I absolutely agree with SF, but keep in mind whether you want your translation to be adapted to the target language and culture, or if you want to teach your audience about the original language and culture.
For instance, suppose the original is set in the Wild West, USA... and you're translating it into Chinese. Suppose your target audience wants to learn about American history and culture.
In this case, it would be odd to use the Chinese idiom 毛髮不爽 ("uncombed fur") and introduce a mistake. It would be strange for a cowboy in the Wild West to be so cultured in Chinese proverbs, even if he got it wrong! (It would, however, be acceptable for the narrator to use this expression.)
Instead, I'd translate it as something like this:
He makes me feel... makes me feel...
I'm allowing the reader to fill in the blanks himself. If he doesn't know that Americans don't use the expression "uncombed fur," he's welcome to insert that. But if the reader knows a bit more about American culture, he can insert something else in his mind without finding it strange.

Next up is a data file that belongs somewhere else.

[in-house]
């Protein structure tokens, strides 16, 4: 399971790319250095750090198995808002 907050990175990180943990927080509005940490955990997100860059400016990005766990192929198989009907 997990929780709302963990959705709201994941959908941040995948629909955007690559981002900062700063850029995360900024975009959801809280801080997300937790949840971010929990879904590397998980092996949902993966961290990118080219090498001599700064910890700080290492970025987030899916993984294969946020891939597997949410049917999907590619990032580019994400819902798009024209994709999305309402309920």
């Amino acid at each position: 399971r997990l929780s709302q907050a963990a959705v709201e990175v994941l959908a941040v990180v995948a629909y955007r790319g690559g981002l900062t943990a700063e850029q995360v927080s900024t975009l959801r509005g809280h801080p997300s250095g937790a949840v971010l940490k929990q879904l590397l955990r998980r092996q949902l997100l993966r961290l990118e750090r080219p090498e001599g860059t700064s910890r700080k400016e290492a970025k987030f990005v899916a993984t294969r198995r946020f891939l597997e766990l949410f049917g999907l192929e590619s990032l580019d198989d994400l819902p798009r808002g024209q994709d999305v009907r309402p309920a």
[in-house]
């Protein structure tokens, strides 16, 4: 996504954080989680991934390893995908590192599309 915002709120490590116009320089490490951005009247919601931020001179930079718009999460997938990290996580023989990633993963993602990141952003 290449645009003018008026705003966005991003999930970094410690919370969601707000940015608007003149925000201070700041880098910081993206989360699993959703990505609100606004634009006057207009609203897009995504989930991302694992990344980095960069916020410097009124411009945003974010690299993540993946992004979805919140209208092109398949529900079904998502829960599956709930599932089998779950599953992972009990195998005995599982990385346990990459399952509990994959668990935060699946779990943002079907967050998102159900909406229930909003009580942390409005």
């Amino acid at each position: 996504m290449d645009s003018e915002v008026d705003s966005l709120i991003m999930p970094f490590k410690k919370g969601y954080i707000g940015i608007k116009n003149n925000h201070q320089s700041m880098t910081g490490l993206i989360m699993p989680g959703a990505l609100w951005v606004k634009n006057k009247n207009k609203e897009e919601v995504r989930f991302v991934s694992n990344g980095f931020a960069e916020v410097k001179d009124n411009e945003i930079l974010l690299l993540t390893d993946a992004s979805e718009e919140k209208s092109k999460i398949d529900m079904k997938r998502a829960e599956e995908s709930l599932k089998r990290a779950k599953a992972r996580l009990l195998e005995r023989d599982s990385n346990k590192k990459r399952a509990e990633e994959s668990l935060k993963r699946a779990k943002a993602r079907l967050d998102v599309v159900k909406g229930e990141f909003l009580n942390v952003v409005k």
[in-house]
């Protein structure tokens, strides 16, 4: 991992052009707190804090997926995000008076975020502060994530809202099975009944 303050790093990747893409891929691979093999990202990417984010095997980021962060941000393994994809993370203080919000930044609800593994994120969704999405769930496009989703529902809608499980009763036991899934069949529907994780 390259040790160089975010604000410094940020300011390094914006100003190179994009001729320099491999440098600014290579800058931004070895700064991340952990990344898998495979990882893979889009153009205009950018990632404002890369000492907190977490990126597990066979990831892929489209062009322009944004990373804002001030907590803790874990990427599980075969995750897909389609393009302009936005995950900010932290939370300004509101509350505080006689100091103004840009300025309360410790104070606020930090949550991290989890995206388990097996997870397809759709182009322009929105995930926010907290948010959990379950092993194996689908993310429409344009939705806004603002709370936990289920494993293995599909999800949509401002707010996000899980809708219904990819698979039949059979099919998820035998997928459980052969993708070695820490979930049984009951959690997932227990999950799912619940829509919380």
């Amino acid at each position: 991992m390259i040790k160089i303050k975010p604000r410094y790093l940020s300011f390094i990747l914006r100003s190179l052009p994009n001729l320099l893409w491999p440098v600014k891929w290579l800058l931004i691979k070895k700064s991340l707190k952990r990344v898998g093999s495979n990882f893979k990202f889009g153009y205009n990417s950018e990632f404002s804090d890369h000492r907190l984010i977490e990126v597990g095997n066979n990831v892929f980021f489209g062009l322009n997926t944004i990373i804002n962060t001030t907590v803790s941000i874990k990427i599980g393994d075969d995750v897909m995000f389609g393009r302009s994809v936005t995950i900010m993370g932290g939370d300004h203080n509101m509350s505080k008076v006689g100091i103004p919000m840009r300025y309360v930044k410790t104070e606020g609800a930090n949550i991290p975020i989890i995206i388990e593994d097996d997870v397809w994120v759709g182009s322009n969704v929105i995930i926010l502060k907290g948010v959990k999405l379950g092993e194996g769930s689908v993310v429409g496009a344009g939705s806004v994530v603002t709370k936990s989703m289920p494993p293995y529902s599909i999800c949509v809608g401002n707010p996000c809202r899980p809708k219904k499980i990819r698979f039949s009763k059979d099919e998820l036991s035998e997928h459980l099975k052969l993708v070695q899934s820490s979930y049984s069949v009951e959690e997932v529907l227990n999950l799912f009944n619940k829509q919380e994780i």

Either way, I have communicated the fact that Jim isn't the most eloquent of speakers.
Translation isn't about conveying the original text itself. It's about transcending language and culture so that you can reveal what's beneath the words.
A good translation isn't bound to the original text. Feel free to use your own creativity to express what the original author wanted his readers to feel.
Of course, this depends on what your audience is expecting. A translation published in the Chinese Journal of American Literature (if such a journal exists) will read very different from subtitles posted on YouTube.
Know your audience, and cater to what they expect.